How do you read a label? Ingredients and nutrition

March 4, 2019 6:23 am Published by Leave your thoughts

This month we’re looking at labels – and we’re looking behind the labels, too. What’s the law on labelling in the UK? How have the regulations on allergy and ‘free from’ labelling changed? What do the logos on our labels mean – and how can you be sure they tell a true story? What kind of things can a label honestly claim?

Food labels: do they tell the whole story?

This week, we’re concentrating on the basic facts and figures you’ll find on the labels of branded, pre-packaged products. How do you make sense of them?

Labels: list of ingredients

We’ve come a long way in the UK since the days when food manufacturers could stick bone dust, chalk and ashes in bread and pretend they hadn’t. Food labelling is taken extremely seriously and has clear rules.

Here’s the legal position:

‘If your food or drink product has 2 or more ingredients (including any additives), you must list them all. Ingredients must be listed in order of weight, with the main ingredient first.’

I’ve got a tin of beans in front of me. The ingredients list reads:

‘Beans (51%), Tomatoes (34%), Water, Sugar, Spirit Vinegar, Modified Cornflour, Salt, Spice Extracts, Herb Extract’

The first two ingredients have their percentage content shown, to meet the rules on ‘ingredient quantities’:

‘You…have to show the percentage of an ingredient if it is:

  • highlighted by the labelling or a picture on a package, for example ‘extra cheese’
  • mentioned in the name of the product, for example ‘cheese and onion pasty’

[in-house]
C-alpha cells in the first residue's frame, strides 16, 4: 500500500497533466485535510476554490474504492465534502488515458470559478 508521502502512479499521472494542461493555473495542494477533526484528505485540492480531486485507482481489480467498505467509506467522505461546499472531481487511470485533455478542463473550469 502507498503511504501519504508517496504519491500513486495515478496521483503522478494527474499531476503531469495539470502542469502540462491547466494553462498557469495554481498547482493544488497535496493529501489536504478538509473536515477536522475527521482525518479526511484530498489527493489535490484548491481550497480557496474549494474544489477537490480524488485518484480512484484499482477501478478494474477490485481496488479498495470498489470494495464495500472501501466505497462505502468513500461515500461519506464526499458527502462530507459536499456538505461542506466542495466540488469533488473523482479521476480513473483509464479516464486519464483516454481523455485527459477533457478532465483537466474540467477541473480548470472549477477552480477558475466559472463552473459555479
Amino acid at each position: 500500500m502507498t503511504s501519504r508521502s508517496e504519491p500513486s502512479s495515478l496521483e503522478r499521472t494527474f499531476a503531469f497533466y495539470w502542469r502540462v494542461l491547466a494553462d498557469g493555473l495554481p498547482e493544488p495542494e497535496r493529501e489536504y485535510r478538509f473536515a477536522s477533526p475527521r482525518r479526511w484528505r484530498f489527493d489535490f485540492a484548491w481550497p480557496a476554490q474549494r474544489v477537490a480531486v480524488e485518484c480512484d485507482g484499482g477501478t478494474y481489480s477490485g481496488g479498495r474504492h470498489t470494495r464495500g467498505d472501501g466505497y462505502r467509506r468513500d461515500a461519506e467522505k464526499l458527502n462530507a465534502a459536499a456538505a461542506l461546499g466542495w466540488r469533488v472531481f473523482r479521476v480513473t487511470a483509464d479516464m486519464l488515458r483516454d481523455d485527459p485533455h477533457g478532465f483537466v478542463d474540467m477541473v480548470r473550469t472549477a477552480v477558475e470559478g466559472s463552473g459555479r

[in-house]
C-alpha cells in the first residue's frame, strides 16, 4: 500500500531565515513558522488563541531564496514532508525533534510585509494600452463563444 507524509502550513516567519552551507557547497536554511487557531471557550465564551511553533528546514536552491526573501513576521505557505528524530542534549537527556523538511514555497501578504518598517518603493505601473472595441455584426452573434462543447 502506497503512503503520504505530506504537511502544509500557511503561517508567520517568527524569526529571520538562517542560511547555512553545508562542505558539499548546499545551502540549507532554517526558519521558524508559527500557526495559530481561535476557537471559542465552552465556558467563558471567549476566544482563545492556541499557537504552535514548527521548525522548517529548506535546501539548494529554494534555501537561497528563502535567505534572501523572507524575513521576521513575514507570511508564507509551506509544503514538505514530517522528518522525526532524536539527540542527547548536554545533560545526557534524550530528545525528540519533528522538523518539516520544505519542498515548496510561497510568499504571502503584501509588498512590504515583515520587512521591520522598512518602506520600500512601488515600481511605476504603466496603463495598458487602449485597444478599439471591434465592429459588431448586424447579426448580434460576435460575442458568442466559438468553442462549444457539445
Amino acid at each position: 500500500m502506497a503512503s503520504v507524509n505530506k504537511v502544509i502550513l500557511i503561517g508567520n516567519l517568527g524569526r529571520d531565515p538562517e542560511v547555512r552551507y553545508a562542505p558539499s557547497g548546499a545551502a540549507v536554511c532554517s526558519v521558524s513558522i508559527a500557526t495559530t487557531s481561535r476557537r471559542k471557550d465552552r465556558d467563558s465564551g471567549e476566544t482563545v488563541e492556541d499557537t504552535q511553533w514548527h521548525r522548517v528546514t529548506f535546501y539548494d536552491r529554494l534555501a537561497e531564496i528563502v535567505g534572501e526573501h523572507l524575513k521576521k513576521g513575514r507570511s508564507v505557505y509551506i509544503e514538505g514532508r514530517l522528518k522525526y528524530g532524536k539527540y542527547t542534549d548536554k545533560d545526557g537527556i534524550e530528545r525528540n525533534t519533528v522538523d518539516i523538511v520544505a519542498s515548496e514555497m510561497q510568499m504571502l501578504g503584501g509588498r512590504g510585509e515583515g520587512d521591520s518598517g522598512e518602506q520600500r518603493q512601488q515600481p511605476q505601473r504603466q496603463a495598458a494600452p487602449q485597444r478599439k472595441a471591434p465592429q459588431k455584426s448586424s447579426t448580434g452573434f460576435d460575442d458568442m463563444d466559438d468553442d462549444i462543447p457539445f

• normally connected with the name by the consumer, for example fruit in a summer pudding’

So far, it’s all nice and simple. The label seems to show the consumer exactly what’s inside the tin and gives an idea of quantities, going a long way to preventing misleading marketing claims.

Labels: hidden ingredients

If you’re trying to eat more of a particular ingredient – or want to avoid a particular ingredient– the label helps you enormously. Unless of course, the thing you want to avoid comes under the handy ‘catch-all’ on my bean tin label of ‘spice/herb extracts’. The manufacturers of this particular brand of beans are allowed to keep their precise spice and herb blend quiet – it’s a ‘proprietary secret’.

Other brands are more open. A tin of Biona baked beans has a full ingredients list:

‘Haricot beans (49%), water, tomato puree (21%), sugar, brown rice flour, sea salt, bean seasoning (contains: onion powder, cinnamon, garlic powder, kelp, nutmeg, cloves, cayenne, dill), onion powder. ‘